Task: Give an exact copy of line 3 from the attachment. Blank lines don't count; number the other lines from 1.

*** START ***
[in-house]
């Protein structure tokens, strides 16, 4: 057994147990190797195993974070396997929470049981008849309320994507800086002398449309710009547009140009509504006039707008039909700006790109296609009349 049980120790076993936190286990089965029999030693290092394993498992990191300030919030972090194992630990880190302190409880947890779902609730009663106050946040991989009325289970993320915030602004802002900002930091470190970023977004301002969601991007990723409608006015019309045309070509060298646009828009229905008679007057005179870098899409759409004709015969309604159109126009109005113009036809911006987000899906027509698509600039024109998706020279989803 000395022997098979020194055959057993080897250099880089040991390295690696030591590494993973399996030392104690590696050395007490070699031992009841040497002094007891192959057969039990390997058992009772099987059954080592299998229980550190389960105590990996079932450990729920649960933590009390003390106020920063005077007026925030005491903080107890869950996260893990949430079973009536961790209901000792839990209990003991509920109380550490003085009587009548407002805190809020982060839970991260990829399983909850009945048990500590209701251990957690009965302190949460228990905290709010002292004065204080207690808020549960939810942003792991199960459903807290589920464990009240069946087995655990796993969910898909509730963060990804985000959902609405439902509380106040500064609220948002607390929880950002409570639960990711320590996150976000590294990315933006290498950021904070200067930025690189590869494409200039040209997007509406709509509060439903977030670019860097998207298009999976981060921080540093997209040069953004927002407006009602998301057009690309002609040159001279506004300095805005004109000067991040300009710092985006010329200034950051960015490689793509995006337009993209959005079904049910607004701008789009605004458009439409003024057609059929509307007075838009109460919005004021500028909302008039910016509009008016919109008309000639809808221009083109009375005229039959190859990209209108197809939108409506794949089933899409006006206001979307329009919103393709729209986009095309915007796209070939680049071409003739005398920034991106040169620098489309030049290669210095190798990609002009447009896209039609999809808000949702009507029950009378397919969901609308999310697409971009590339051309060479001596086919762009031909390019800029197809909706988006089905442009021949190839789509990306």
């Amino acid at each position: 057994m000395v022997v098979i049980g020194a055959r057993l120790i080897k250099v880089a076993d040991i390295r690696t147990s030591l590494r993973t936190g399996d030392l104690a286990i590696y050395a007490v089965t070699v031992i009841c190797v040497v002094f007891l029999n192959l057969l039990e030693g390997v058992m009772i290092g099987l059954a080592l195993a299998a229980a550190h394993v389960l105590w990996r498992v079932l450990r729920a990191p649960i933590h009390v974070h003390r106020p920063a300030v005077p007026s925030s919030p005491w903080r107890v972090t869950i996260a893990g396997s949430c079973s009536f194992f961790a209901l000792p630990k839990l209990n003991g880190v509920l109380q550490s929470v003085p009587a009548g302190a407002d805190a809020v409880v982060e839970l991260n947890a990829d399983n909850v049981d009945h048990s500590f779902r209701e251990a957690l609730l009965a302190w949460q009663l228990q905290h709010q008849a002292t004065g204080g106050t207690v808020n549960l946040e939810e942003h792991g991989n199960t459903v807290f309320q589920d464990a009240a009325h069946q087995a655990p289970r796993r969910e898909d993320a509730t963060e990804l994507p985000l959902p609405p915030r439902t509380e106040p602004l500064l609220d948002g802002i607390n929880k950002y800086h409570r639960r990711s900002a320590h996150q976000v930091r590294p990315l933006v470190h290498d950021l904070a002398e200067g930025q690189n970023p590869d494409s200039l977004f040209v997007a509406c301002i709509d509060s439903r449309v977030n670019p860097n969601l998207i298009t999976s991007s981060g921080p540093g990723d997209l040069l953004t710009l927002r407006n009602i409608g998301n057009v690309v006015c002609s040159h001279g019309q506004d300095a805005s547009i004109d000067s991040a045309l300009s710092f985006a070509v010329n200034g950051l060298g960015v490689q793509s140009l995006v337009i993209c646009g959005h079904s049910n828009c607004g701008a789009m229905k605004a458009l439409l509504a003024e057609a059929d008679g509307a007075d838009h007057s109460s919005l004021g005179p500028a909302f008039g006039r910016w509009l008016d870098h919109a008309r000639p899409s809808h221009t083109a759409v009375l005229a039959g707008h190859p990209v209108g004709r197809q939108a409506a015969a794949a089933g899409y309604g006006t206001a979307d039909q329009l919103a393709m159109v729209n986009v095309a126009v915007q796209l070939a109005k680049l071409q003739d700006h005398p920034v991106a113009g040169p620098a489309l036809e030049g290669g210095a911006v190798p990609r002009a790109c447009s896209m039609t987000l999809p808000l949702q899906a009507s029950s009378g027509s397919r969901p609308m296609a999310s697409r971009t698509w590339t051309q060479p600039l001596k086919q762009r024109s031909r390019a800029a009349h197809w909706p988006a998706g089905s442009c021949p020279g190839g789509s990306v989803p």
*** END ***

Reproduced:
């Amino acid at each position: 057994m000395v022997v098979i049980g020194a055959r057993l120790i080897k250099v880089a076993d040991i390295r690696t147990s030591l590494r993973t936190g399996d030392l104690a286990i590696y050395a007490v089965t070699v031992i009841c190797v040497v002094f007891l029999n192959l057969l039990e030693g390997v058992m009772i290092g099987l059954a080592l195993a299998a229980a550190h394993v389960l105590w990996r498992v079932l450990r729920a990191p649960i933590h009390v974070h003390r106020p920063a300030v005077p007026s925030s919030p005491w903080r107890v972090t869950i996260a893990g396997s949430c079973s009536f194992f961790a209901l000792p630990k839990l209990n003991g880190v509920l109380q550490s929470v003085p009587a009548g302190a407002d805190a809020v409880v982060e839970l991260n947890a990829d399983n909850v049981d009945h048990s500590f779902r209701e251990a957690l609730l009965a302190w949460q009663l228990q905290h709010q008849a002292t004065g204080g106050t207690v808020n549960l946040e939810e942003h792991g991989n199960t459903v807290f309320q589920d464990a009240a009325h069946q087995a655990p289970r796993r969910e898909d993320a509730t963060e990804l994507p985000l959902p609405p915030r439902t509380e106040p602004l500064l609220d948002g802002i607390n929880k950002y800086h409570r639960r990711s900002a320590h996150q976000v930091r590294p990315l933006v470190h290498d950021l904070a002398e200067g930025q690189n970023p590869d494409s200039l977004f040209v997007a509406c301002i709509d509060s439903r449309v977030n670019p860097n969601l998207i298009t999976s991007s981060g921080p540093g990723d997209l040069l953004t710009l927002r407006n009602i409608g998301n057009v690309v006015c002609s040159h001279g019309q506004d300095a805005s547009i004109d000067s991040a045309l300009s710092f985006a070509v010329n200034g950051l060298g960015v490689q793509s140009l995006v337009i993209c646009g959005h079904s049910n828009c607004g701008a789009m229905k605004a458009l439409l509504a003024e057609a059929d008679g509307a007075d838009h007057s109460s919005l004021g005179p500028a909302f008039g006039r910016w509009l008016d870098h919109a008309r000639p899409s809808h221009t083109a759409v009375l005229a039959g707008h190859p990209v209108g004709r197809q939108a409506a015969a794949a089933g899409y309604g006006t206001a979307d039909q329009l919103a393709m159109v729209n986009v095309a126009v915007q796209l070939a109005k680049l071409q003739d700006h005398p920034v991106a113009g040169p620098a489309l036809e030049g290669g210095a911006v190798p990609r002009a790109c447009s896209m039609t987000l999809p808000l949702q899906a009507s029950s009378g027509s397919r969901p609308m296609a999310s697409r971009t698509w590339t051309q060479p600039l001596k086919q762009r024109s031909r390019a800029a009349h197809w909706p988006a998706g089905s442009c021949p020279g190839g789509s990306v989803p």